NHS industrial action: Common questions and resources to help you

With NHS staff holding industrial action this winter, this article aims to help answer common questions and find out from NHS providers any likely impact in the area.

Common questions

Where can I find advice for the public?

The NHS England has produced an FAQ you can use to help answer your questions about the industrial action.

When will strike action take place?

  • 15 and 20 December 2022: Nursing strike was held at 44 trusts in England;
  • 21 December 2022: Ambulance staff strike at 9 trusts in England;
  • 11 January 2023: Ambulance staff strike repeated at same 9 trusts;
  • 18 and 19 January 2023: Nursing strike held at 55 trusts in England;
  • 23 January: Ambulance strike was held by Unison and Unite;
  • 26 January: Physiotherapist strike at 20 trusts in England;
  • 6 and 7 February: Nursing strike planned at 76 trusts in England;
  • 6 and 20 February: Ambulance staff strike planned by GMB at 7 of England’s 10 ambulance trusts;
  • 9 February: Physiotherapy strike planned, and extended to cover 50 trusts; and
  • 6 and 20 March: Ambulance strike by GMB at same 7 trusts as in February.

Find out more about strike dates

Which workers have backed industrial action?

  • Up to 100,000 nurse members of the RCN;
  • Up to 20,000 ambulance members of GMB, Unison and Unite; 
  • 4,000-plus members of the Chartered Society of Physiotherapy; and
  • Junior hospital doctor members of the British Medical Association are also being balloted in January.

What does strike action by nurses mean for patient care?

The RCN has agreed national principles so far, that nurses can be exempted from strike action if they provide life preserving care, including:

  • Chemotherapy;
  • Dialysis;
  • Critical care units (e.g. intensive care units and high dependency units);
  • Neonatal units; and
  • Paediatric intensive care units.

Generally, other services will be run on a Christmas day- or night duty-level of staffing. This has resulted in outpatient appointments and planned operations on strike dates needing to be rescheduled.

It is up to nurse union representatives at each NHS workplace to agree the exact level of service provision.  Nurses at GP surgeries are not part of the RCN action.

Will A&E departments stay open?

They have been staying open so far. They may be staffed with fewer nurses and more doctors pulled in from other areas of hospitals.

What does the ambulance strike mean for patients?

The unions representing ambulance staff have been negotiating with each individual NHS ambulance trust to agree how the most urgent calls are dealt with on strike dates.

So far, they have been covering Category 1 life-threatening calls – such as road accidents or where the person has stopped breathing.  Some or all ‘Category 2’ calls – such as for people having a stroke - have been covered too, with paramedics coming off picket lines to respond as and when necessary.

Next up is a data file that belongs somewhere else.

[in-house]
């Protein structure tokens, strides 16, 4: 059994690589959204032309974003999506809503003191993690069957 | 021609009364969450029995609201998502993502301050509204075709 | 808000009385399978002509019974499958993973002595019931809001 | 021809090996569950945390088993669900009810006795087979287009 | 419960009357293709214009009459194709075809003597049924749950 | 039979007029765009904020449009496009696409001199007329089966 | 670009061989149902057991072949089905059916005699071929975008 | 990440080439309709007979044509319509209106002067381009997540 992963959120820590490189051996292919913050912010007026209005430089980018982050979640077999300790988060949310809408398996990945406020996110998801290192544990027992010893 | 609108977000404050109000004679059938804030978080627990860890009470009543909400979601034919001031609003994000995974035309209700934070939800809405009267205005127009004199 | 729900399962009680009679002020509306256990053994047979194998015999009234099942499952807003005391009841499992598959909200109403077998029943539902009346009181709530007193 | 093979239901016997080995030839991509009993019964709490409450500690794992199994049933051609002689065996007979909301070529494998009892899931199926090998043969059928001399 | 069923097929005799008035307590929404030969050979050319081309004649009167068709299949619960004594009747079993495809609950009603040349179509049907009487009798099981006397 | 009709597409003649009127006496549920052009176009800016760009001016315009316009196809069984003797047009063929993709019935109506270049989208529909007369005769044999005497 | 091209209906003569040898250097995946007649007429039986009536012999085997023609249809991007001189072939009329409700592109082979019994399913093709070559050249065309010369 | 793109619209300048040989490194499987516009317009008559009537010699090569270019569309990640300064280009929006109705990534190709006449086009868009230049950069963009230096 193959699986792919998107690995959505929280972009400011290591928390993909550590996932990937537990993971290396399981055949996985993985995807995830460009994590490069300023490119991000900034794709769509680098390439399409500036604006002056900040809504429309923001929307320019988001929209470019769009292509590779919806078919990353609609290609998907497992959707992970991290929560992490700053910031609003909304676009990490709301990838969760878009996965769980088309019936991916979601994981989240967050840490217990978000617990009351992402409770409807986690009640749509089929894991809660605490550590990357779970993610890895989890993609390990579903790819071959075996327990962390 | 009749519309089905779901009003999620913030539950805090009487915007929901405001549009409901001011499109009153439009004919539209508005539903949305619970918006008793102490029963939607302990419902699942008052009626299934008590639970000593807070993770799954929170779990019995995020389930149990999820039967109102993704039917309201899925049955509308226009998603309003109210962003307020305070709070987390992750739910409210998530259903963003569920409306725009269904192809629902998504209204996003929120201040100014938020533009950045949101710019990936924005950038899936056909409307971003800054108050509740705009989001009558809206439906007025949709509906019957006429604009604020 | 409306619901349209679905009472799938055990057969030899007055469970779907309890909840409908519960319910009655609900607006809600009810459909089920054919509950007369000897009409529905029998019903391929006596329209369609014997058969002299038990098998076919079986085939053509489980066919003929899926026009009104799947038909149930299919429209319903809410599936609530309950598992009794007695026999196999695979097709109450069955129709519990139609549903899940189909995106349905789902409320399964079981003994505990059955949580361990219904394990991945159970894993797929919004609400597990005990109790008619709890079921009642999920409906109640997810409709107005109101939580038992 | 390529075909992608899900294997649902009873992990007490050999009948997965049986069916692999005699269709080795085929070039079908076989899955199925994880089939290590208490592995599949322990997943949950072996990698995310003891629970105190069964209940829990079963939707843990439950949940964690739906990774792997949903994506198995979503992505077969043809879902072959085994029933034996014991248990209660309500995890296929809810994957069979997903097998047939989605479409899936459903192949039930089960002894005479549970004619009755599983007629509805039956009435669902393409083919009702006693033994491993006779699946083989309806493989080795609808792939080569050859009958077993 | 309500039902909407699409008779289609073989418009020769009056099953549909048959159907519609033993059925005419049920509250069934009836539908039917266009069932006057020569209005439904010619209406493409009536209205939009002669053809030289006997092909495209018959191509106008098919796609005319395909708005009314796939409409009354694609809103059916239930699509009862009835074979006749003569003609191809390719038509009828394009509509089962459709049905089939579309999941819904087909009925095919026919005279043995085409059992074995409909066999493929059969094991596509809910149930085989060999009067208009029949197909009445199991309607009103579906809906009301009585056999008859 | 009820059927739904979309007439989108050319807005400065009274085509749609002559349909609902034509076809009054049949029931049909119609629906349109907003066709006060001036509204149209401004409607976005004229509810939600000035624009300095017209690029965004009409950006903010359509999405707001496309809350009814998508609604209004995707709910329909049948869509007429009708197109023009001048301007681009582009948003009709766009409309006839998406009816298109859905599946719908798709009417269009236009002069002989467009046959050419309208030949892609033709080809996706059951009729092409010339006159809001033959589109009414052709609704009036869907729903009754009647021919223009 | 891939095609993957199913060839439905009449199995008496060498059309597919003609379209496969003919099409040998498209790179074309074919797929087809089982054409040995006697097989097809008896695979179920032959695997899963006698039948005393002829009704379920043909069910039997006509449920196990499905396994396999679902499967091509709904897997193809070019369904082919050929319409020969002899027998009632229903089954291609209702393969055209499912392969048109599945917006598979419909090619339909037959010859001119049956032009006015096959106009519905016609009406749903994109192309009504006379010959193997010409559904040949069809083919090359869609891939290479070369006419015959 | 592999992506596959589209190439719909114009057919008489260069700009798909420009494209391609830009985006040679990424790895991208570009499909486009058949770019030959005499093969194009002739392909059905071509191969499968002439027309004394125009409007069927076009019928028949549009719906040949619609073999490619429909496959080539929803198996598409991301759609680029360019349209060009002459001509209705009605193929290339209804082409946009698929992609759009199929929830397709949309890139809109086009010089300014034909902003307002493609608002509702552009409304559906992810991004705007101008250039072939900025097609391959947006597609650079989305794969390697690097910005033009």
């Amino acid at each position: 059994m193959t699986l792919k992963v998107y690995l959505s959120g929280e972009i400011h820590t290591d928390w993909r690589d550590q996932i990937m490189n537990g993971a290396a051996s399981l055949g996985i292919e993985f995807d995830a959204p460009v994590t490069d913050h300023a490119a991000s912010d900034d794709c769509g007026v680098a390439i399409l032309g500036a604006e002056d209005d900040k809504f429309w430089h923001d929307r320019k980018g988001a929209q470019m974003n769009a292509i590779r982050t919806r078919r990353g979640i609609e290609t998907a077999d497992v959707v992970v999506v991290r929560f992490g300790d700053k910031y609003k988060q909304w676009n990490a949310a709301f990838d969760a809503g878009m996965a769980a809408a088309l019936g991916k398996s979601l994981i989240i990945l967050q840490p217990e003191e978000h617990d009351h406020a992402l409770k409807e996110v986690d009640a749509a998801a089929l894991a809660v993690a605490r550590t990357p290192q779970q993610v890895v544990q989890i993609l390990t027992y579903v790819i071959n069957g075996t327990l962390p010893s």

In less urgent cases, call-handlers have advised people to ask family or friends to transport them to A&E.

On the first ambulance strike days, fewer people than normal called 999 and 111. This led NHSE to change its messaging, to remind people to still seek help for genuine, life threatening emergencies and to contact 111 for medical advice when needed.

What will physiotherapist strikes mean for patient care?

The Chartered Society of Physiotherapy says it intends to maintain an emergency respiratory on-call service throughout any days of strike action.

But otherwise, services will be similar to Christmas Day cover.

Physiotherapists and physiotherapy support workers provide rehabilitation to prevent people being admitted to hospital or to help speed up the discharge of patients. So fewer staff on duty could affect the current efforts to tackle hospital discharge delays and improve the ‘flow’ of patients through hospitals from A&E.

How will patients find out which local services are affected?

NHS England (NHSE) has written to trusts that they should provide “clarity to patients and staff around service provision on days of planned industrial action through early notification and communication”.

Healthwatch England has met with NHSE and Department of Health and Social Care officials, calling for full and timely communications to patients whose care is postponed, inpatients and the general public.

How and when will patients be rebooked if their appointment, test or operation is postponed?

NHSE has told trusts to “contact patients directly should their appointments need to be rescheduled”. We have urged NHSE to ask trusts to give patients a new date at the point of postponement or tell patients when they will get their new date. The onus should be on trusts contacting patients and not the other way around, we have said.

What have we said publicly about the strikes?

We have called for the NHS to:

  • Prevent public confusion
  • Make clear life-saving intervention is available
  • Support people if care is delayed
  • Share clear contingency plans

Before Christmas we met with nursing and ambulance staff union leaders to discuss their plans to protect patient safety.